Then one of the seven angels who had the seven bowls full of the seven last plagues came and spoke with me, saying, “Come here, I will show you the bride, the wife of the Lamb. And he carried me away in the Spirit to a great and high mountain, and showed me the holy city, Jerusalem, coming down out of heaven from God, having the glory of God. Her brilliance was like a very costly stone, as a stone of crystal-clear jasper. (Revelation 21:9-11)

How are we to respond to this? An angel, armed to the hilt, has invited John to see the Bride but then shows him a 1500 cubic mile structure. Its scale is overwhelming! The construction is jaw dropping! The universe must have been mined to acquire the building materials! But how is this the Bride? Weren’t we hoping to see a composite of persons (perhaps with a glimpse of ourselves included)? How is Revelation 21 supposed to motivate us? What should be our take away?

Her brilliance was like a very costly stone, as a stone of crystal-clear jasper.

The phrase  “was like” tells us John is using his limited and fragile vocabulary to depict something for which he has no words. Clearly, he has been swept up into the mystery. Symbolism is the best he can do. Unfortunately, mystery often leaves the western mind underwhelmed and perhaps even offended.

In the west, we love a concrete principle that fits neatly into our belief structure! Oh how desirable we believe another post-tensioning truth will be to our foundation! Yet John does not offer us a single stick of moralistic rebar. The logical religious mind may ask, “Then what is the point here?” Our pining for principles reveals our discomfort with mystery and I suspect, with God.

We think about God as if he lives up two or three flights of stairs from us when in reality the particulars of his realm are light years beyond our comprehension in every conceivable direction. Our minds, as it turns out, at least for now, are merciful buffers between us and God. We could not endure his glory for a moment.  John’s words have been spoken that we may grapple with them. They are to have an instructive impact upon us. As we wrestle with God’s glory in this passage we find we are graciously pinned in the first round. Our loss then becomes our gain – and our glory.

Things which eye has not seen and ear has not heardand  which  have not entered the heart of man. (1 Corinthians 2:9)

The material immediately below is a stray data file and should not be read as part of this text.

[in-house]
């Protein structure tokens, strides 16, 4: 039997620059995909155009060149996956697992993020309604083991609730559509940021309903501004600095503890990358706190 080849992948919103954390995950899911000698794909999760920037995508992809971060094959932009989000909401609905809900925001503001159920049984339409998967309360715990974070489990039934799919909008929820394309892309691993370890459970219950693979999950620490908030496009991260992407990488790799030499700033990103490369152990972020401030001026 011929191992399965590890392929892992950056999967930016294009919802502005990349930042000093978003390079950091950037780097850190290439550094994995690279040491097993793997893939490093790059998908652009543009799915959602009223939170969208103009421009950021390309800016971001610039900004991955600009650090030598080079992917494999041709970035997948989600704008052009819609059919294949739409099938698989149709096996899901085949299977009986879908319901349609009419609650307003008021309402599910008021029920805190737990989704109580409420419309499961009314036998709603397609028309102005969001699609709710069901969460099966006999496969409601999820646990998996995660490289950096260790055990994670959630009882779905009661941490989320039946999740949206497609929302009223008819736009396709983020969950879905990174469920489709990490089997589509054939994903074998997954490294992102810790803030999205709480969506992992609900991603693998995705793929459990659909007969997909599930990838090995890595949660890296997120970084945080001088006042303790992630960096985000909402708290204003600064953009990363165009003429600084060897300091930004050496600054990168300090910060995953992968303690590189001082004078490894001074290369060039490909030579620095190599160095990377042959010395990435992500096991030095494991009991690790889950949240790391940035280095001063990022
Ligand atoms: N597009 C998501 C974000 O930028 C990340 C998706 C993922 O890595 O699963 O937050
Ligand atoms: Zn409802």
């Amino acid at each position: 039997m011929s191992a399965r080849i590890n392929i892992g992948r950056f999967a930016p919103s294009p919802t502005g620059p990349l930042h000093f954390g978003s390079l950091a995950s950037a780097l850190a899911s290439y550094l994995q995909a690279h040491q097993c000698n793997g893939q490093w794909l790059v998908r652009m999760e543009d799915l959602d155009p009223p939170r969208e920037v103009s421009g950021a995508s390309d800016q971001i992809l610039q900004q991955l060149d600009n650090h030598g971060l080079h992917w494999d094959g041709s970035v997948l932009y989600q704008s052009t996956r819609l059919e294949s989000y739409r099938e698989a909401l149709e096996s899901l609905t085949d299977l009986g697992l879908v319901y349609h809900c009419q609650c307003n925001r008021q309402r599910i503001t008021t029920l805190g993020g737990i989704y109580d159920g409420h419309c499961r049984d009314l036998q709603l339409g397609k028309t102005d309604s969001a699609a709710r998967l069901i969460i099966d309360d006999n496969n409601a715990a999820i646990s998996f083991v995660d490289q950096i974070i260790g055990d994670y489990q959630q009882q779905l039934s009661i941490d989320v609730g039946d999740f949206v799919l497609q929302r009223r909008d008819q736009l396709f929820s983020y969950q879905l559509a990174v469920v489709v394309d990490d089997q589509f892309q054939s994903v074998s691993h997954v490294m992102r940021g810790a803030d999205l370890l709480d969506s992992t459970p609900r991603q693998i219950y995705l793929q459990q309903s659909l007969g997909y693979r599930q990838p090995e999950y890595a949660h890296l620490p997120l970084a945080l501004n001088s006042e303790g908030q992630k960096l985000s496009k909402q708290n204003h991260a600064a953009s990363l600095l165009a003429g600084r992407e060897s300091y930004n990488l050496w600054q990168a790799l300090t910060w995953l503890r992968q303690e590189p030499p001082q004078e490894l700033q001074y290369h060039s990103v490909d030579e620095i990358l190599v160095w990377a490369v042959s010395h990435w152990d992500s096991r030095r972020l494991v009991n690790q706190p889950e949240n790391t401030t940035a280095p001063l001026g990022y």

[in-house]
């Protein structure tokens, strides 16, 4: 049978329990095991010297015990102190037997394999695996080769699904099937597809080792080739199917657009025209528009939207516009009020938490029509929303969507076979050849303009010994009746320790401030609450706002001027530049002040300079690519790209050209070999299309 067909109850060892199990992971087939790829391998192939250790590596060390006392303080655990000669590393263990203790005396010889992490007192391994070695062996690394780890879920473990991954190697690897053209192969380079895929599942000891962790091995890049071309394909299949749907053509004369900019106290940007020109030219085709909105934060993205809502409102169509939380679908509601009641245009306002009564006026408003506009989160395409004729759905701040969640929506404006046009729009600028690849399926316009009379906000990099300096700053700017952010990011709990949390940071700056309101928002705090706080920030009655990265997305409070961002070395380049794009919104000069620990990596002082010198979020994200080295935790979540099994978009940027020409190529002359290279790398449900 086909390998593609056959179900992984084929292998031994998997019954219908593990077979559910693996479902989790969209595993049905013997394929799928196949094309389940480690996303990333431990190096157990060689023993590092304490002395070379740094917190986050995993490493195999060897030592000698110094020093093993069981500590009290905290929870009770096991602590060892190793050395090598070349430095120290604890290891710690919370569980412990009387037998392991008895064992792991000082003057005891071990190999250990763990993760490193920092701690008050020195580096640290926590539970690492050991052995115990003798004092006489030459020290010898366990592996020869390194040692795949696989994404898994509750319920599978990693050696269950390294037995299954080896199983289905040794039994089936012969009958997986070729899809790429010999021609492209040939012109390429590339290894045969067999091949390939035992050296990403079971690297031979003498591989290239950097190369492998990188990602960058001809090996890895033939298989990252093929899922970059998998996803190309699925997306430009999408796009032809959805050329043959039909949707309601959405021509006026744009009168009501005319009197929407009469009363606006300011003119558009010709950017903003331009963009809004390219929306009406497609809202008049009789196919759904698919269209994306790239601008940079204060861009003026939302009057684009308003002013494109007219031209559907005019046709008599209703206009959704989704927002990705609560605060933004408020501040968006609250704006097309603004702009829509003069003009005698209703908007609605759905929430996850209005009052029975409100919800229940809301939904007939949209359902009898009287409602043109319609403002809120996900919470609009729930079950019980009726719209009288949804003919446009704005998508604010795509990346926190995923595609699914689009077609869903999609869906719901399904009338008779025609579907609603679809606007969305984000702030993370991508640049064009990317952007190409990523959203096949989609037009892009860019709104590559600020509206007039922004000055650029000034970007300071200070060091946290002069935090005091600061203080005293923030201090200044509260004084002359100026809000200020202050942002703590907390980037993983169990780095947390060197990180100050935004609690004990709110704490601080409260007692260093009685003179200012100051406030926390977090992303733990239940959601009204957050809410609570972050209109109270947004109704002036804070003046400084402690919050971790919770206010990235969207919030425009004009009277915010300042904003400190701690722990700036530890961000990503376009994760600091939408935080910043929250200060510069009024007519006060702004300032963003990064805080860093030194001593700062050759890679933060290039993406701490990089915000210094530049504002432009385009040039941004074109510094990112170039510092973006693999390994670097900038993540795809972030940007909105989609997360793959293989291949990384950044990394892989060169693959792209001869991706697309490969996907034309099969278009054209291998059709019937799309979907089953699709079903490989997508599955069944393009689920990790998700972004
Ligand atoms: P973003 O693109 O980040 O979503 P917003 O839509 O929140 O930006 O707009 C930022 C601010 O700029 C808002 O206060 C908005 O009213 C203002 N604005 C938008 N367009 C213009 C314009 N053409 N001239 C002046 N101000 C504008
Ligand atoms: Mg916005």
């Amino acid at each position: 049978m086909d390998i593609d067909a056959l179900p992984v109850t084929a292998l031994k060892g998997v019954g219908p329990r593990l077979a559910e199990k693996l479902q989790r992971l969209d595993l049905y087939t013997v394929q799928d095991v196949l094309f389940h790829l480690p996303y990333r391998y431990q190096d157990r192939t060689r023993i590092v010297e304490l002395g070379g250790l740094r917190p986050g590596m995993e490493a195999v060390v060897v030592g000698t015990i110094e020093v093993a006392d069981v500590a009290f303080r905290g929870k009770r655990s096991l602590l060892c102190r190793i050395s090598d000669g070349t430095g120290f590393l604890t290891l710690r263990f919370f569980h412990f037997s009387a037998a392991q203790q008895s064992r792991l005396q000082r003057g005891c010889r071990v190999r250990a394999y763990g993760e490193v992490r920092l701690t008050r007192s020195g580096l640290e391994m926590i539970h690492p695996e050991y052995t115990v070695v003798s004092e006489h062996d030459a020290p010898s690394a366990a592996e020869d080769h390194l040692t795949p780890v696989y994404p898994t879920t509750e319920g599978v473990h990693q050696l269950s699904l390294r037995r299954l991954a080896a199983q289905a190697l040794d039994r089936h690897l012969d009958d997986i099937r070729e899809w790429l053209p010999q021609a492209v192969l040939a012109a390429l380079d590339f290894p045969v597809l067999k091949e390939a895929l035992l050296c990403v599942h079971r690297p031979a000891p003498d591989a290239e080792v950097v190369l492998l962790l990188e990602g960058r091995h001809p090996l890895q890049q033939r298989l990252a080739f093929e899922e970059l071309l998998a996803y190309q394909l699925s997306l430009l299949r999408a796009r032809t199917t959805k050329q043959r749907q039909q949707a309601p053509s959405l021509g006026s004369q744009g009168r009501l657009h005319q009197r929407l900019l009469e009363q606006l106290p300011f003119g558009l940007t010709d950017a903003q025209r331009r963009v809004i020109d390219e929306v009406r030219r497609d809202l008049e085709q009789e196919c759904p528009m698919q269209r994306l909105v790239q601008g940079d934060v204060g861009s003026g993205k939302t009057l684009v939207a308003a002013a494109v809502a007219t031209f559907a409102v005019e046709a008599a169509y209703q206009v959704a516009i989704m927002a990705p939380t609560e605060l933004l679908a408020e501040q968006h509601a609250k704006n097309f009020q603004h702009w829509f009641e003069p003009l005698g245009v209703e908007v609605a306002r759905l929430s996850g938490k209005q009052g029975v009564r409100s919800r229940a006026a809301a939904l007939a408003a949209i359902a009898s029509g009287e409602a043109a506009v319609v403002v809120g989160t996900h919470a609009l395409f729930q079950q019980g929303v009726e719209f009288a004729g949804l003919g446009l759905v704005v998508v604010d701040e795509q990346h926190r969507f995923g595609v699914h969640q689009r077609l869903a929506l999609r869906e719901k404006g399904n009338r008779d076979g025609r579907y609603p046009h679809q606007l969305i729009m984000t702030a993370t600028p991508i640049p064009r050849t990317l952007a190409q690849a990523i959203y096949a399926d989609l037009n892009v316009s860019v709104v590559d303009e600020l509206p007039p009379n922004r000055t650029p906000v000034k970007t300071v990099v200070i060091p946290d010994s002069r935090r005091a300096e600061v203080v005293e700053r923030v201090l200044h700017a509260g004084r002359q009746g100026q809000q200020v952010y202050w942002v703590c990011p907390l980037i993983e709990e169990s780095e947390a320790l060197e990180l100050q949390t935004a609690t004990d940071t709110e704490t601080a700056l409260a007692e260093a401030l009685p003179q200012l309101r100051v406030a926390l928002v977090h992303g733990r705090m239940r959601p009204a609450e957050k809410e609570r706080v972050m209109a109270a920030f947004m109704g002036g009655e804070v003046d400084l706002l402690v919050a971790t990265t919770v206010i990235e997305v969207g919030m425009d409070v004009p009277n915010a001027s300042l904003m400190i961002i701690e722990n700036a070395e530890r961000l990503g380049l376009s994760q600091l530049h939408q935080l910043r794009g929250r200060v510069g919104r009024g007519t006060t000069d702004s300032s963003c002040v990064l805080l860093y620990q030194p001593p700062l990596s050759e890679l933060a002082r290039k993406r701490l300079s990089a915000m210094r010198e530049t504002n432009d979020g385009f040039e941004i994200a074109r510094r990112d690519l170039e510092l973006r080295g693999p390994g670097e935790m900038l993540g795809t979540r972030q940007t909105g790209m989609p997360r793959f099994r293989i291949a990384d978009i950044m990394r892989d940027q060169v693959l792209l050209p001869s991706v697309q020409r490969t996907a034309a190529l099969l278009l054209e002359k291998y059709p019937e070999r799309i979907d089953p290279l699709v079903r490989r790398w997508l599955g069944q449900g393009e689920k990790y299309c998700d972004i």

God saying, “My ways are higher than your ways” will no doubt be the understatement of all eternity. So much about God is a glorious mystery held in trust for his Bride. By merciful design we do not have exhaustive knowledge. Knowing all mysteries would undermine the need for faith – the only way we may please him while in these earthly bodies. Until that day (when we will know as we have been known) we have sufficient truth to live in. Even now, we have Jesus, the Light of the world – the exact representation of the Father, to illumine our path. We also have the Holy Spirit in us to teach and to guide.

Oh, the depth of the riches both of the wisdom and knowledge of God! How unsearchable are His judgments and unfathomable His ways! For who has known the mind of the Lord, or who became His counselorOr who has first given to Him that it might be paid back to him againFor from Him and through Him and to Him are all things. To Him be the glory forever. Amen. (Romans 11:33-36)

Sometimes God’s word is spoken to simply drive us to our knees that, from there, we may discover we live and move and have our being in Christ. We can then rest our exhausted heads upon his lap and hear him say …

Peace my child. Be still and know that I am God.

Father, even if we were to understand all mysteries, Jesus, not our knowledge, would be our foundation. Oh Lord, that you might convey to us your sufficiency and your presence independent of our substantial data base about you. Amen.

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